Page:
Replacing a nut with a curve

Discussion in 'Hardware, Setup & Repair [BG]' started by sagan, Apr 6, 2018.

  1. sagan


    Apr 6, 2018
    Hey guys. Few weeks ago I bought a bass guitar. It was an almost unused Yamaha RBX 170. This is my first bass guitar that I wanted to play every now and then alongside my other guitars.

    While it was in almost pristine condition after first tuning and playing the bass for roughly 10 minutes the nut cracked under a string slot and was immediatelly pulled back. Mind you, this guitar has got a nut at the end of the fretboard and doesn't have a nut slot.

    The original nut was made out of cheap plastic and had (I think) slots slightly too narrow for the strings, which might have been the cause of damage.

    I decided to replace the nut as I was able to get my hands on a precut NuBone nut that fit the specs of the old nut. Almost.

    I sanded the new nut to proper height leaving it a bit higher, for fine tuning, but after fitting it in the guitar I noticed that there was extreme tension on the contact point between the strings and the nut causing the strings to pull it towards the headstock.

    Took another look at the old nut just to find that the slots in it curve down towards the headstock. The new one accomodates the strings much better, however from what I've heard it should rest in place after tuning, without putting any glue on and it simply does not as the strings are pulling it out of it's place and even lifting it slightly.

    Is there a fix for this? Should I file the slots the way they are in the original? Could I use the strings wrapped in 1000/600 grit sand paper to achieve the curve?

    There is no luthier, music shop, guitar tech in my area, so I'm on my own, only with access to basic DIY tools. :(

  2. bholder

    bholder Affable Sociopath Gold Supporting Member Supporting Member

    Sep 2, 2001
    Vestal, NY
    Received a gift from Sire* (see sig)
    You want the height of the bottom of each slot from the bottom of the nut to be same height on the new one as the old one. The lack of the tuner-side "bevel curve" on the new nut should be irrelevant, I think. But the angle of the nut slot bottoms down towards the headstock might be important.
  3. 96tbird

    96tbird PLEASE STAND BY

    You heard wrong. BIG. It requires glue to hold it in place; nuts are not supposed to sit loose brcause they might slide around as you play. A couple of dots of Superglue applied to the bottom and side and set it in place. String up after the glue has set.

    THE slots should ANGLE down toward the tuners but at a steeper angle so only the fret side of the nut contacts the strings.
    Bassbeater, mech and Matt Liebenau like this.
  4. bholder

    bholder Affable Sociopath Gold Supporting Member Supporting Member

    Sep 2, 2001
    Vestal, NY
    Received a gift from Sire* (see sig)
    I'd use a small dab of Elmer's or carpenter glue, so you can get the nut out again later - superglue is likely to take some wood with it.
  5. sagan


    Apr 6, 2018
    Thanks for the replies.

    I meant just for fitting the nut, the strings should hold it in place, right? I felt like it shouldn't lean back whenever I put strings on it. I can imagine tuning the instrument and just that snapping even a glued nut away. I am going to glue it before actually playing it and setting it up.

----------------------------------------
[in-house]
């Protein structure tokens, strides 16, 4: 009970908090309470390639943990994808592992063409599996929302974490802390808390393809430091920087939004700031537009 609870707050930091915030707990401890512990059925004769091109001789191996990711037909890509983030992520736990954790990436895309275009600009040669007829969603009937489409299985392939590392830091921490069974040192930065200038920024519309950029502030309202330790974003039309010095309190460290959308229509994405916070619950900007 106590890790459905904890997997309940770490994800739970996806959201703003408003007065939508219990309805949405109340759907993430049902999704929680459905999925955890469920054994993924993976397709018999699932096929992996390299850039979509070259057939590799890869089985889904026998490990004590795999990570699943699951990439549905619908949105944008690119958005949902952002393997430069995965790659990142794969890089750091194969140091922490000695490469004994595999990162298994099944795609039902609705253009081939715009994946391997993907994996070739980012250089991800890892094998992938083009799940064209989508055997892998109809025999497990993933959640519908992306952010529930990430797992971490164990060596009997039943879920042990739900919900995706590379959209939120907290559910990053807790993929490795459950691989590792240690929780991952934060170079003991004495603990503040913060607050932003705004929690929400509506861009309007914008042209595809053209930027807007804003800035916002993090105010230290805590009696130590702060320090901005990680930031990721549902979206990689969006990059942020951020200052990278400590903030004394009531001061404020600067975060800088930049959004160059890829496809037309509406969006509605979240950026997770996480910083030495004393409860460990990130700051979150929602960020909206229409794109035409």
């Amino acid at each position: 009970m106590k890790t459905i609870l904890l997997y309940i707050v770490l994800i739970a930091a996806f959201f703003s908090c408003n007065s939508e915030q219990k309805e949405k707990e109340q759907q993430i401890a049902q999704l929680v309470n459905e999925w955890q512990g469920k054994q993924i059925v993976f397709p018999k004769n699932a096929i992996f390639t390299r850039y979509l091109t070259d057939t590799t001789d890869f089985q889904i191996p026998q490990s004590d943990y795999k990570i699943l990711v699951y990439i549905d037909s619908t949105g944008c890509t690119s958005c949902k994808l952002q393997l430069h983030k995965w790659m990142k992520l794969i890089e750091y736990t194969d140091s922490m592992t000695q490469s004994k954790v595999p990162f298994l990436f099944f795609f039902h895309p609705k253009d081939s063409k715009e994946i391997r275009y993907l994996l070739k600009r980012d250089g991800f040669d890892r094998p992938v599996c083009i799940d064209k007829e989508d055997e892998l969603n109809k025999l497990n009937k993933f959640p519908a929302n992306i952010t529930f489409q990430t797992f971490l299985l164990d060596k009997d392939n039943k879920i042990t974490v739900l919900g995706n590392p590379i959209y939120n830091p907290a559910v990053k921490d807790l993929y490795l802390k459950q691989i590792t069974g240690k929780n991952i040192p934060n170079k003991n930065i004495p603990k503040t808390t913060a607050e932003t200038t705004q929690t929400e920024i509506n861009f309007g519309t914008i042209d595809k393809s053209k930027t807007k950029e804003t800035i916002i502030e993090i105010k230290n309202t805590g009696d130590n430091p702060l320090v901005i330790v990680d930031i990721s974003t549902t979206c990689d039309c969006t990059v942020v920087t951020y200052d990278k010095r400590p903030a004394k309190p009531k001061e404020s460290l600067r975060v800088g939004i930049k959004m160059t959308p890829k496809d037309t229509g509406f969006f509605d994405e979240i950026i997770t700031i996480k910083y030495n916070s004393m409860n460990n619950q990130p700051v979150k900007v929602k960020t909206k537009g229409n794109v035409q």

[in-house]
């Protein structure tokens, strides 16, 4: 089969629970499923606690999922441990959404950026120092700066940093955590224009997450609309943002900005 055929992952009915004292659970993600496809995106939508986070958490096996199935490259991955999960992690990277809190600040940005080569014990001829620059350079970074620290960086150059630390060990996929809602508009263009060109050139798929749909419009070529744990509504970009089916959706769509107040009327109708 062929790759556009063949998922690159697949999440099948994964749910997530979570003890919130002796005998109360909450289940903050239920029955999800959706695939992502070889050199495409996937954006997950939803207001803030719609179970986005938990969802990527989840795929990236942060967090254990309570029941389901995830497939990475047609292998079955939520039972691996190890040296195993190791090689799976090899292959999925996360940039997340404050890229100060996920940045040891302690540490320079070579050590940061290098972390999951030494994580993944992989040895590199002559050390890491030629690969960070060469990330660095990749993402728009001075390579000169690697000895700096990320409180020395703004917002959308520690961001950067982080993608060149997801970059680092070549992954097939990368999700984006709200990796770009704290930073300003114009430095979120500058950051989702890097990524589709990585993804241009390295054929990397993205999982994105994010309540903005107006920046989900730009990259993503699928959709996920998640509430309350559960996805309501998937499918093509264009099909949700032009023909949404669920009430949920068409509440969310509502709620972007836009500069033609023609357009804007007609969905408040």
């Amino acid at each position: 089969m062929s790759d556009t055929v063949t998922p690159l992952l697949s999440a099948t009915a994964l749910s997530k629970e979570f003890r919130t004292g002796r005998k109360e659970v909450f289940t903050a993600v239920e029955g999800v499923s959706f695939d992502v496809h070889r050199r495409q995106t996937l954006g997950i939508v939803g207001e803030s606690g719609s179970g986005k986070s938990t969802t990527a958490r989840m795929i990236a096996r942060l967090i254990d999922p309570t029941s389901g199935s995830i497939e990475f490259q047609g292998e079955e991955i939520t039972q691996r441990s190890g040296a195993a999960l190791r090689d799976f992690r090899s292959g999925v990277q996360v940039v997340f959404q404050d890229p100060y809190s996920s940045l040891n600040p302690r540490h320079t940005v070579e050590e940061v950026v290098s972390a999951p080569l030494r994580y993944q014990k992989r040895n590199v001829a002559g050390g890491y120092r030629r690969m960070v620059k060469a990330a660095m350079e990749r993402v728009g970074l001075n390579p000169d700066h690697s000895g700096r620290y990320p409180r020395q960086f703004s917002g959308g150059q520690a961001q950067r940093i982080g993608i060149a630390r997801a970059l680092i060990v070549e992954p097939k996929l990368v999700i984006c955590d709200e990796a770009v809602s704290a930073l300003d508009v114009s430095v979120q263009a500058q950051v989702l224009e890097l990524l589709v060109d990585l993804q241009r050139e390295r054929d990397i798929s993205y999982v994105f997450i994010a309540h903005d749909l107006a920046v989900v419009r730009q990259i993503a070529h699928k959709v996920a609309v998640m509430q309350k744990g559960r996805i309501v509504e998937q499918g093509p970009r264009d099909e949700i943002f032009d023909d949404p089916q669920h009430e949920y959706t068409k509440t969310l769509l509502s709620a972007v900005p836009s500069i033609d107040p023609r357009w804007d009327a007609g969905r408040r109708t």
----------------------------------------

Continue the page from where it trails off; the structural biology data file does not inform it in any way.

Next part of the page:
So it is important that I reproduce the angle from the original nut? Is that only a thing with the nuts that don't go into a nut slot? Pardon the questions, I have replaced a bunch of nuts in the past but it was only on electric/acoustic guitars and they didn't require that kind of shaping, just refining for the most part.

    Sorry for being imprecise, I figured the bevel curve on top of the nut wouldn't really do much, the question was all about the actual string slots in the nut. Is there a recommended method of achieving that if I only have access to DIY tools? Could the string method work?
  6. Paulabass


    Sep 18, 2017
    You have to glue a nut on. I use white glue, and put a capo over the nut until well set.
    Bassbeater likes this.
  7. As 96Tbird said, the slots should angle down towards the headstock and tuners so the front edge of the nut is the contact point for the string. I do this on guitars as well as basses.

    You should be able to open up the slots a little if you are very careful with needle files.
    Bassbeater and Paulabass like this.
  8. 96tbird

    96tbird PLEASE STAND BY

    For fitting the nut, as you indicate, its not necessary to tune the strings to pitch, just enough to hold the nut there. That'll keep it from capsizing on you. Final nut slot adjustment you can do once its glued in place. Tune it to pitch and work on one slot at a time once its glued in.
    Last edited: Apr 7, 2018
  9. DiabolusInMusic

    DiabolusInMusic Functionless Art is Merely Tolerated Vandalism

    Has that ever actually happened to anybody? I don't glue my nuts in. If the bass is tuned to pitch, the nut is not easy to move. Yes, it can be done with some force but I wouldn't expect it to happen without somebody trying to do so.

    That being said, I don't think it is a bad idea to use a little white glue to hold a nut in place. Don't go overboard though. I had a student who decided to learn nut work. He also decided to super glue the crap out of the nut... which he then proceeded to cut too low.
  10. Bassbeater

    Bassbeater Guest

    Sep 9, 2001
    you can also draw the profile height on front and back before you start filing. It's easier when you have both on a table to take measurements and make graphite or grease pencil markings so you know how much to file.